Here’s an example video where they did count the crab wrong on the Ramblin Rose captained by Captain Elliot Neese.

Do they ever eat the crabs they catch on the boat?

If like me, you’ve ever wondered whether or not the crew actually eat the crabs that they catch on the Deadliest Catch, then here’s what I found out.

Firstly, there was one particular episode where Nick from the Wild Bills took some bacon and wrapped it around some crab meat before frying it with brown sugar. It looked really tasty!

There was also an episode in one of the early seasons where the Sea Star crew were shown eating crab on board their boat.

Admittedly, it doesn’t look that tasty, and they only use legal caught crab in these shots.

But, despite what I’ve seen in the TV series, I also stumbled across an Ask Me Anything thread on Reddit with a cameraman who had worked on one of the series. He was asked if they ever eat the caught crab on board, and this is what he said:

“No, they stock their cabinets and freezers with junk food. In this job they need every crab they can get, sometimes they will go days pulling up empty pots, costing them thousands of dollars, so every crab caught, counts.”

This makes sense, as anything you eat will count against your quota. I’ve also seen evidence online which says that taking crabs out of the tanks requires too much paperwork and hassle and getting caught could lead to a fine.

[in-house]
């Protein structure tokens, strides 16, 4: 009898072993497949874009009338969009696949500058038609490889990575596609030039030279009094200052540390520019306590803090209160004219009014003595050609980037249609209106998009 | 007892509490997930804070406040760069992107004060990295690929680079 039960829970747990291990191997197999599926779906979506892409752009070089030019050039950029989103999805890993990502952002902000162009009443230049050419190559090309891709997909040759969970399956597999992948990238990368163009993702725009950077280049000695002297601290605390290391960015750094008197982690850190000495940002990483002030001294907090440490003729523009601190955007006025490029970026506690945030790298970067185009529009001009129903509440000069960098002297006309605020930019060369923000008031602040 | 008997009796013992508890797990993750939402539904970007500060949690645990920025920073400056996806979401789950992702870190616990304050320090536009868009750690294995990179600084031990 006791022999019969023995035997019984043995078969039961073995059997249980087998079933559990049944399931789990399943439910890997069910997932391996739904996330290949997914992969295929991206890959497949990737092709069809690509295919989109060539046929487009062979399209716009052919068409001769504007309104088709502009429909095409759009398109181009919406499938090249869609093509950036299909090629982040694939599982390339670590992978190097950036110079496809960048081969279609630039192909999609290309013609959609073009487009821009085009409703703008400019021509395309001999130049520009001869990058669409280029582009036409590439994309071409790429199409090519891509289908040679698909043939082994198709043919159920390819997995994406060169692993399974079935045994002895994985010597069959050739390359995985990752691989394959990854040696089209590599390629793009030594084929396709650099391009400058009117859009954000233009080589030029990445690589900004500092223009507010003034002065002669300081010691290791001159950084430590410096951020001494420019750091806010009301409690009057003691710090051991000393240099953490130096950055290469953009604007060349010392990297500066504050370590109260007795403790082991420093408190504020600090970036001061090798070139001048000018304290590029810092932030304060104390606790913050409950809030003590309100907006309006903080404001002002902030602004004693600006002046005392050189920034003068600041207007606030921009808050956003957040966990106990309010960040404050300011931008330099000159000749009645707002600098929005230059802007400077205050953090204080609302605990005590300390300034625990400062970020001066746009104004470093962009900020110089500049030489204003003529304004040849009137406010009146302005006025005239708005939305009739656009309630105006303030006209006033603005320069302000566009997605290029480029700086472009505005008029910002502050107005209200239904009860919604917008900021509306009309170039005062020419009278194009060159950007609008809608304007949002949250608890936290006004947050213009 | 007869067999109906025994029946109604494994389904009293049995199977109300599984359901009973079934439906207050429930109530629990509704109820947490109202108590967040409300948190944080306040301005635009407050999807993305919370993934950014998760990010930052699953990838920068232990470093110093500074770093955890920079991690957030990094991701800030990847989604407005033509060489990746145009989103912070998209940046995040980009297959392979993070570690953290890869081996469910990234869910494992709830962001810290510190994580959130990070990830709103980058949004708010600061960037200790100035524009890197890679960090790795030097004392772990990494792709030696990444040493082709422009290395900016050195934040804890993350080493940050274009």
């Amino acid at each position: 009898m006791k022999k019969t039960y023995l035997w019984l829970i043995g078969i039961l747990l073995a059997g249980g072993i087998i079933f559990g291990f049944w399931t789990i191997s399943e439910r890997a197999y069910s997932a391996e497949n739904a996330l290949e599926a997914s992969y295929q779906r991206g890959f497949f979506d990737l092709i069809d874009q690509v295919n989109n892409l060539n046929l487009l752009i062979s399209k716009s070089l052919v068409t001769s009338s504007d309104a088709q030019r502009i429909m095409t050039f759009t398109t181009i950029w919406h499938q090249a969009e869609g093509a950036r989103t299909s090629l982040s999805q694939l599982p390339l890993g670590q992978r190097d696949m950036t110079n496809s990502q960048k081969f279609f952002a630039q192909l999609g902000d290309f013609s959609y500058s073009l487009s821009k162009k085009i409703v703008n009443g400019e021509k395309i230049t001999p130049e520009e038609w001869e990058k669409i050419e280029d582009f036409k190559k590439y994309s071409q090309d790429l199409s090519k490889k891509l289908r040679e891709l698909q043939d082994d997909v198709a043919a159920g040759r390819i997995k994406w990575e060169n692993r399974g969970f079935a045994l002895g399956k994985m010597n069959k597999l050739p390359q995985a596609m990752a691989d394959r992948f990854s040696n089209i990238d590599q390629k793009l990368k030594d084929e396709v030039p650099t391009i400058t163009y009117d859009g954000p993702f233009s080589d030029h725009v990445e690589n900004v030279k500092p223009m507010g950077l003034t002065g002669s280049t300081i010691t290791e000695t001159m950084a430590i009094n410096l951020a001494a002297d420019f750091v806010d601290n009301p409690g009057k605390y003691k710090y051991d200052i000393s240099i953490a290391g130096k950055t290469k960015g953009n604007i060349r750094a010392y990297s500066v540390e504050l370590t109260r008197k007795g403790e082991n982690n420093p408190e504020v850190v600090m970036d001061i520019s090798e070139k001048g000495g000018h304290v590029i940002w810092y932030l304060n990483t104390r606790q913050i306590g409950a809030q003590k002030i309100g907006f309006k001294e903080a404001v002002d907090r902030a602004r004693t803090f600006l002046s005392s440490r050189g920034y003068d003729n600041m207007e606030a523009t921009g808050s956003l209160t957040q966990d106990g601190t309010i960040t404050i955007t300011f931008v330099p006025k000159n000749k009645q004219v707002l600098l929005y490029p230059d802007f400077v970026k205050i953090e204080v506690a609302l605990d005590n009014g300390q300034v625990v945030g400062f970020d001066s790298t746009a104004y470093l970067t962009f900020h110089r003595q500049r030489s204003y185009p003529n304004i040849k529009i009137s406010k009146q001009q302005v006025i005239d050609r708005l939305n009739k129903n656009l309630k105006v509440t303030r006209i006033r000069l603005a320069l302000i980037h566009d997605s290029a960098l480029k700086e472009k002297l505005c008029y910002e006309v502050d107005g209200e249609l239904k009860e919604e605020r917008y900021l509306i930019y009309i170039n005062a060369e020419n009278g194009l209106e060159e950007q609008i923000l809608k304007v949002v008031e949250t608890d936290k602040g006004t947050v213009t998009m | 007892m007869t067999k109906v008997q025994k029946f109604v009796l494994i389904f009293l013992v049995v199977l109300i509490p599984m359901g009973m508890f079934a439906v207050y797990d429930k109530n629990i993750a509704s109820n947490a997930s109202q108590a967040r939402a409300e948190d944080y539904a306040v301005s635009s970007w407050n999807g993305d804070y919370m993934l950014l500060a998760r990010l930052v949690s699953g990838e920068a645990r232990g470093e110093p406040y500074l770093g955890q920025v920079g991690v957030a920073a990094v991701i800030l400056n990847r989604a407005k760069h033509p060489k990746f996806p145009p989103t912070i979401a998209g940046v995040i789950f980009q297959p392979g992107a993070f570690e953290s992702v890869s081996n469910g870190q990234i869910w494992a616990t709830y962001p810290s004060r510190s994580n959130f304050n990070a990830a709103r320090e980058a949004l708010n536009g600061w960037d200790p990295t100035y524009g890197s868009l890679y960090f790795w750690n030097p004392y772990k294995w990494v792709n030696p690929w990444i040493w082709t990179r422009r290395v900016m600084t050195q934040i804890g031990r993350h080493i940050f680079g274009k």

I also saw another episode where Captain Hillstrand on the Time Bandit said the kitchen (boat galley) was as good as anything in terms of equipment and facilities.

It has a big stove, microwaves, fridges and even a modern dishwasher. The crew will eat properly cooked meals on board such as steaks, meals high in carbs and pasta-based dishes.

Preparing, cooking, and then eating a crab dish would be far too much hassle.

Plus, the deckhands are probably so sick of seeing crab, why would they want to then eat them.

It just doesn’t make sense!

So, I think the episodes where I have seen the guys eating crab on the boat was purely just created for entertainment and storyline purposes.

It looks to be a section created on purpose to celebrate big catches and achievements rather than a common occurrence.

To conclude, in their daily work and when cameras aren’t around, they don’t eat the crab that they catch on the Deadliest Catch boats.

Who catches the most crab on Deadliest Catch?

In 2017, an episode aired where Captain Hillstrand of the Time Bandit recorded a record haul in crab pots.

They kept bringing up pots, and each time where hitting numbers of over 600 keeper crabs per pot. There estimated booty was said to be $13,000 gross.

The last word…

So, there you have it, that’s how they count crab on the Deadliest Catch.

The fourth season aired on April 10th, 2018, and it set to continue on the Discovery Channel. Keep watching the new series to see those hard working guys counting as many crab as they can!

PS: You might also like my investigation into how much the captains on the Deadliest Catch earn each episode and year, including what their reported net worths are.